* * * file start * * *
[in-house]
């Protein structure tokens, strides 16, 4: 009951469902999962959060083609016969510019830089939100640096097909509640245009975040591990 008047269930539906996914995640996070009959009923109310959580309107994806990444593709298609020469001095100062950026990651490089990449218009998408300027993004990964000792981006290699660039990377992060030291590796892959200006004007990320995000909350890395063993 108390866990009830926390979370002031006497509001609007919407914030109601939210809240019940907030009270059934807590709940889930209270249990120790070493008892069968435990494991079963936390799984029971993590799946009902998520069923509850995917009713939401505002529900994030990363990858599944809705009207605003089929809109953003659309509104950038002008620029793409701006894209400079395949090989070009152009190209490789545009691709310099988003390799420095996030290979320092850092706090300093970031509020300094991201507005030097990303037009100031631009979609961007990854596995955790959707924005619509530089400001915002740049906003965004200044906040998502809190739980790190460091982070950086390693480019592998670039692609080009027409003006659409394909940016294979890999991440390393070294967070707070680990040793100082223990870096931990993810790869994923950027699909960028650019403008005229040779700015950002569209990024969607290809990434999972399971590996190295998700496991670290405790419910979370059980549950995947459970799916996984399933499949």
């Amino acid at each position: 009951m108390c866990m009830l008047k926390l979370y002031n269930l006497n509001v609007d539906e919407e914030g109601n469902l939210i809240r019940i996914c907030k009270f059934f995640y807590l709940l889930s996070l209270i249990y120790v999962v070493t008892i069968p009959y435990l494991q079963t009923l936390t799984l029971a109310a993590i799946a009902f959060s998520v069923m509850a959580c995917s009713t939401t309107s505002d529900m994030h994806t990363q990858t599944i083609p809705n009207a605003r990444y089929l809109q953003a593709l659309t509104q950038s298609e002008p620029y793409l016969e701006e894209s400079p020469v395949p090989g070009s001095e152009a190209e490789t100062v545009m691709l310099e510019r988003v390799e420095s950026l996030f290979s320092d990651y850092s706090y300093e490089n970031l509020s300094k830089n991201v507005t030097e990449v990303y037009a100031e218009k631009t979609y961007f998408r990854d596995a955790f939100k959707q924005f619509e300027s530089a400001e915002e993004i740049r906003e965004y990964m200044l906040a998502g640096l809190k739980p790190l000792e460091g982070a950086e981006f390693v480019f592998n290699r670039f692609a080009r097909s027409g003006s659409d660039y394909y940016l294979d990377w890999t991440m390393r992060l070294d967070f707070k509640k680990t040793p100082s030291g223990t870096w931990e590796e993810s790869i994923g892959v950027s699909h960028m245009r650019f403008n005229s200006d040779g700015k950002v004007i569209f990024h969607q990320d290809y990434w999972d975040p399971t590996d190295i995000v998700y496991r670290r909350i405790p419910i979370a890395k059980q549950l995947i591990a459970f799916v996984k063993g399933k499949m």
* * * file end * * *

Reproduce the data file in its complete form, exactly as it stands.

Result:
[in-house]
């Protein structure tokens, strides 16, 4: 009951469902999962959060083609016969510019830089939100640096097909509640245009975040591990 008047269930539906996914995640996070009959009923109310959580309107994806990444593709298609020469001095100062950026990651490089990449218009998408300027993004990964000792981006290699660039990377992060030291590796892959200006004007990320995000909350890395063993 108390866990009830926390979370002031006497509001609007919407914030109601939210809240019940907030009270059934807590709940889930209270249990120790070493008892069968435990494991079963936390799984029971993590799946009902998520069923509850995917009713939401505002529900994030990363990858599944809705009207605003089929809109953003659309509104950038002008620029793409701006894209400079395949090989070009152009190209490789545009691709310099988003390799420095996030290979320092850092706090300093970031509020300094991201507005030097990303037009100031631009979609961007990854596995955790959707924005619509530089400001915002740049906003965004200044906040998502809190739980790190460091982070950086390693480019592998670039692609080009027409003006659409394909940016294979890999991440390393070294967070707070680990040793100082223990870096931990993810790869994923950027699909960028650019403008005229040779700015950002569209990024969607290809990434999972399971590996190295998700496991670290405790419910979370059980549950995947459970799916996984399933499949």
């Amino acid at each position: 009951m108390c866990m009830l008047k926390l979370y002031n269930l006497n509001v609007d539906e919407e914030g109601n469902l939210i809240r019940i996914c907030k009270f059934f995640y807590l709940l889930s996070l209270i249990y120790v999962v070493t008892i069968p009959y435990l494991q079963t009923l936390t799984l029971a109310a993590i799946a009902f959060s998520v069923m509850a959580c995917s009713t939401t309107s505002d529900m994030h994806t990363q990858t599944i083609p809705n009207a605003r990444y089929l809109q953003a593709l659309t509104q950038s298609e002008p620029y793409l016969e701006e894209s400079p020469v395949p090989g070009s001095e152009a190209e490789t100062v545009m691709l310099e510019r988003v390799e420095s950026l996030f290979s320092d990651y850092s706090y300093e490089n970031l509020s300094k830089n991201v507005t030097e990449v990303y037009a100031e218009k631009t979609y961007f998408r990854d596995a955790f939100k959707q924005f619509e300027s530089a400001e915002e993004i740049r906003e965004y990964m200044l906040a998502g640096l809190k739980p790190l000792e460091g982070a950086e981006f390693v480019f592998n290699r670039f692609a080009r097909s027409g003006s659409d660039y394909y940016l294979d990377w890999t991440m390393r992060l070294d967070f707070k509640k680990t040793p100082s030291g223990t870096w931990e590796e993810s790869i994923g892959v950027s699909h960028m245009r650019f403008n005229s200006d040779g700015k950002v004007i569209f990024h969607q990320d290809y990434w999972d975040p399971t590996d190295i995000v998700y496991r670290r909350i405790p419910i979370a890395k059980q549950l995947i591990a459970f799916v996984k063993g399933k499949m």